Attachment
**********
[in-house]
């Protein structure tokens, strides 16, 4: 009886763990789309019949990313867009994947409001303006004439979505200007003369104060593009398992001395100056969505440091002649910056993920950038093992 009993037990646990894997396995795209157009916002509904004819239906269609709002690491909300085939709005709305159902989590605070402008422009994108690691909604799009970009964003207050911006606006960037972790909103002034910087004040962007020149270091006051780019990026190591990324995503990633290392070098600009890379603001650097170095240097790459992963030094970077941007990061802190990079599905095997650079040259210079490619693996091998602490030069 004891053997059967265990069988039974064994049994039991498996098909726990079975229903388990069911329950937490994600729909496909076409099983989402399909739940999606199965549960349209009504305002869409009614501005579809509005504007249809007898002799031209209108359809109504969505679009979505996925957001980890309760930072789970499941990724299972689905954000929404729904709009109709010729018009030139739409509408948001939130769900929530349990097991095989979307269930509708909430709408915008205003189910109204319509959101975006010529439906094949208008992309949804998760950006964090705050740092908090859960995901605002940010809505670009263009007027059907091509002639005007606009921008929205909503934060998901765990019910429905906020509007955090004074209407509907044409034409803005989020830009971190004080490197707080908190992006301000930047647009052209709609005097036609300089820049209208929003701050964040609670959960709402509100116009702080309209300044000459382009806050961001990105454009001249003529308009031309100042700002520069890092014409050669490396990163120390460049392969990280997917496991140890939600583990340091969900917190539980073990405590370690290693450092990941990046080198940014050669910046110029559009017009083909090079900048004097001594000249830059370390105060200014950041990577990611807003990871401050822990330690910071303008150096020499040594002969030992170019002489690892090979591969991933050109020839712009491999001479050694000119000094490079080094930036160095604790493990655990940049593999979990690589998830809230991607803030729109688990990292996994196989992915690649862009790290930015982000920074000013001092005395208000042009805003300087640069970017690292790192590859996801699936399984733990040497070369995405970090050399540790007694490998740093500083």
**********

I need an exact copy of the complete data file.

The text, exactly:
[in-house]
């Protein structure tokens, strides 16, 4: 009886763990789309019949990313867009994947409001303006004439979505200007003369104060593009398992001395100056969505440091002649910056993920950038093992 009993037990646990894997396995795209157009916002509904004819239906269609709002690491909300085939709005709305159902989590605070402008422009994108690691909604799009970009964003207050911006606006960037972790909103002034910087004040962007020149270091006051780019990026190591990324995503990633290392070098600009890379603001650097170095240097790459992963030094970077941007990061802190990079599905095997650079040259210079490619693996091998602490030069 004891053997059967265990069988039974064994049994039991498996098909726990079975229903388990069911329950937490994600729909496909076409099983989402399909739940999606199965549960349209009504305002869409009614501005579809509005504007249809007898002799031209209108359809109504969505679009979505996925957001980890309760930072789970499941990724299972689905954000929404729904709009109709010729018009030139739409509408948001939130769900929530349990097991095989979307269930509708909430709408915008205003189910109204319509959101975006010529439906094949208008992309949804998760950006964090705050740092908090859960995901605002940010809505670009263009007027059907091509002639005007606009921008929205909503934060998901765990019910429905906020509007955090004074209407509907044409034409803005989020830009971190004080490197707080908190992006301000930047647009052209709609005097036609300089820049209208929003701050964040609670959960709402509100116009702080309209300044000459382009806050961001990105454009001249003529308009031309100042700002520069890092014409050669490396990163120390460049392969990280997917496991140890939600583990340091969900917190539980073990405590370690290693450092990941990046080198940014050669910046110029559009017009083909090079900048004097001594000249830059370390105060200014950041990577990611807003990871401050822990330690910071303008150096020499040594002969030992170019002489690892090979591969991933050109020839712009491999001479050694000119000094490079080094930036160095604790493990655990940049593999979990690589998830809230991607803030729109688990990292996994196989992915690649862009790290930015982000920074000013001092005395208000042009805003300087640069970017690292790192590859996801699936399984733990040497070369995405970090050399540790007694490998740093500083």